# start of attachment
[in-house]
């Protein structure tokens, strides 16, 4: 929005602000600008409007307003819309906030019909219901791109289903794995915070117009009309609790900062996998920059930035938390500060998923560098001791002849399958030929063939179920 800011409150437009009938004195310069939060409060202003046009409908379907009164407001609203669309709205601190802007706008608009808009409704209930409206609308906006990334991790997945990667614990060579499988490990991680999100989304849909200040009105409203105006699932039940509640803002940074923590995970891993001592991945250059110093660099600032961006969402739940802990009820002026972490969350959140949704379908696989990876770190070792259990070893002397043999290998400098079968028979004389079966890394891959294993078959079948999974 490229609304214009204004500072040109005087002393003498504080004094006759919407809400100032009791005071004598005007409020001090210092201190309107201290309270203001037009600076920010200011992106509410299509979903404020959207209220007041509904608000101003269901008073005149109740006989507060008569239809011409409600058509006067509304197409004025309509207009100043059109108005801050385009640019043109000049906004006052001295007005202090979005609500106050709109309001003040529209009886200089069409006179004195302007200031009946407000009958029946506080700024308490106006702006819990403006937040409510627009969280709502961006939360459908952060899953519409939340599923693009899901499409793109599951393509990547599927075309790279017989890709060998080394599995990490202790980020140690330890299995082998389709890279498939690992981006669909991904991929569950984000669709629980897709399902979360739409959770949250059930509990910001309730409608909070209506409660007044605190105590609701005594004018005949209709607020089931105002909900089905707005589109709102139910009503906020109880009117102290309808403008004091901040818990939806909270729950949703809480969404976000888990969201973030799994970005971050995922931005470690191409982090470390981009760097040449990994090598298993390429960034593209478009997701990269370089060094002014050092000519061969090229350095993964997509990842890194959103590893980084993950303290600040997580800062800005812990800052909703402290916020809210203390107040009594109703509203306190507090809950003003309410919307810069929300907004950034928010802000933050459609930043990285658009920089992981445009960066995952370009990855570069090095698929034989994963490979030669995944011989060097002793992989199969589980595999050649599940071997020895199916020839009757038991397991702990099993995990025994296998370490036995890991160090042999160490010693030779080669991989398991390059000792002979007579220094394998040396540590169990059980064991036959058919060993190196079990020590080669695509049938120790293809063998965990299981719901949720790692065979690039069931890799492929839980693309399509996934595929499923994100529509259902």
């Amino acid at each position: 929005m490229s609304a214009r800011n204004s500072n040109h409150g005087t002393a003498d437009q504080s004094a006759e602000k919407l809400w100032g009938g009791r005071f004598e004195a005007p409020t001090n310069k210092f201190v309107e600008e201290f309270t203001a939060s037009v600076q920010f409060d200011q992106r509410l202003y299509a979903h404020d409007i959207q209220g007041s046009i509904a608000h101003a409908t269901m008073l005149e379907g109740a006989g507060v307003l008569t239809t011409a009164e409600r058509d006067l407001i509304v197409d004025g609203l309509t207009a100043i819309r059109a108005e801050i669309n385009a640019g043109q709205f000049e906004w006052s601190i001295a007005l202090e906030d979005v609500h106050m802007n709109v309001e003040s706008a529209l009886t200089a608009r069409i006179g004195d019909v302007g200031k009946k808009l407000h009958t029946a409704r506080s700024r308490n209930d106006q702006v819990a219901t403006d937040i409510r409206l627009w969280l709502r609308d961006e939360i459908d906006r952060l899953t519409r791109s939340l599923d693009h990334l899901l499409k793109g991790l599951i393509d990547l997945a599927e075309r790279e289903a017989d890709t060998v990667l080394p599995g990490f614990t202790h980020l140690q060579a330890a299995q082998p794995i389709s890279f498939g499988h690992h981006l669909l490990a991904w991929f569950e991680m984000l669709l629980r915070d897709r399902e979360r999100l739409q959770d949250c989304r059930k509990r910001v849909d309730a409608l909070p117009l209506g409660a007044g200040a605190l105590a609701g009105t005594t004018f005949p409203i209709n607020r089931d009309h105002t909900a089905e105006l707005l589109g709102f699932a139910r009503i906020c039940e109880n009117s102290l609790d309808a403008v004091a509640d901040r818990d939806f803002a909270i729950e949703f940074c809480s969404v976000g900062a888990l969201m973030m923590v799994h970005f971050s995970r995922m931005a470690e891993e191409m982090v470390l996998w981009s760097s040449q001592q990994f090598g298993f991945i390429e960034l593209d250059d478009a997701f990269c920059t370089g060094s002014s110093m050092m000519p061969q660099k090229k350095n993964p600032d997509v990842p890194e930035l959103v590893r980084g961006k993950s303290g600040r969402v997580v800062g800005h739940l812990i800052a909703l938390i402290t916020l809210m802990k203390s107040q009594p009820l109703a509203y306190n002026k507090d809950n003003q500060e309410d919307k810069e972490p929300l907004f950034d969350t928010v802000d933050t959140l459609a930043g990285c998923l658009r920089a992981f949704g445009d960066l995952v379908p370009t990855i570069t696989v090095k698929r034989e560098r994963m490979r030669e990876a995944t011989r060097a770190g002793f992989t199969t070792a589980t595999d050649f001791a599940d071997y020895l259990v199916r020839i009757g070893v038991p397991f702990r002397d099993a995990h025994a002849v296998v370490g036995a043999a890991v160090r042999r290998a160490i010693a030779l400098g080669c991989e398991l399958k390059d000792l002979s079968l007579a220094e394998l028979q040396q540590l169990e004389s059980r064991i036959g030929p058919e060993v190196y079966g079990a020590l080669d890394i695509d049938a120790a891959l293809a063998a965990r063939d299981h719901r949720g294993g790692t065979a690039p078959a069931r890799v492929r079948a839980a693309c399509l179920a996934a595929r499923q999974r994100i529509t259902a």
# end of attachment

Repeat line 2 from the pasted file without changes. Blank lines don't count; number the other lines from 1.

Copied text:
């Protein structure tokens, strides 16, 4: 929005602000600008409007307003819309906030019909219901791109289903794995915070117009009309609790900062996998920059930035938390500060998923560098001791002849399958030929063939179920 800011409150437009009938004195310069939060409060202003046009409908379907009164407001609203669309709205601190802007706008608009808009409704209930409206609308906006990334991790997945990667614990060579499988490990991680999100989304849909200040009105409203105006699932039940509640803002940074923590995970891993001592991945250059110093660099600032961006969402739940802990009820002026972490969350959140949704379908696989990876770190070792259990070893002397043999290998400098079968028979004389079966890394891959294993078959079948999974 490229609304214009204004500072040109005087002393003498504080004094006759919407809400100032009791005071004598005007409020001090210092201190309107201290309270203001037009600076920010200011992106509410299509979903404020959207209220007041509904608000101003269901008073005149109740006989507060008569239809011409409600058509006067509304197409004025309509207009100043059109108005801050385009640019043109000049906004006052001295007005202090979005609500106050709109309001003040529209009886200089069409006179004195302007200031009946407000009958029946506080700024308490106006702006819990403006937040409510627009969280709502961006939360459908952060899953519409939340599923693009899901499409793109599951393509990547599927075309790279017989890709060998080394599995990490202790980020140690330890299995082998389709890279498939690992981006669909991904991929569950984000669709629980897709399902979360739409959770949250059930509990910001309730409608909070209506409660007044605190105590609701005594004018005949209709607020089931105002909900089905707005589109709102139910009503906020109880009117102290309808403008004091901040818990939806909270729950949703809480969404976000888990969201973030799994970005971050995922931005470690191409982090470390981009760097040449990994090598298993390429960034593209478009997701990269370089060094002014050092000519061969090229350095993964997509990842890194959103590893980084993950303290600040997580800062800005812990800052909703402290916020809210203390107040009594109703509203306190507090809950003003309410919307810069929300907004950034928010802000933050459609930043990285658009920089992981445009960066995952370009990855570069090095698929034989994963490979030669995944011989060097002793992989199969589980595999050649599940071997020895199916020839009757038991397991702990099993995990025994296998370490036995890991160090042999160490010693030779080669991989398991390059000792002979007579220094394998040396540590169990059980064991036959058919060993190196079990020590080669695509049938120790293809063998965990299981719901949720790692065979690039069931890799492929839980693309399509996934595929499923994100529509259902």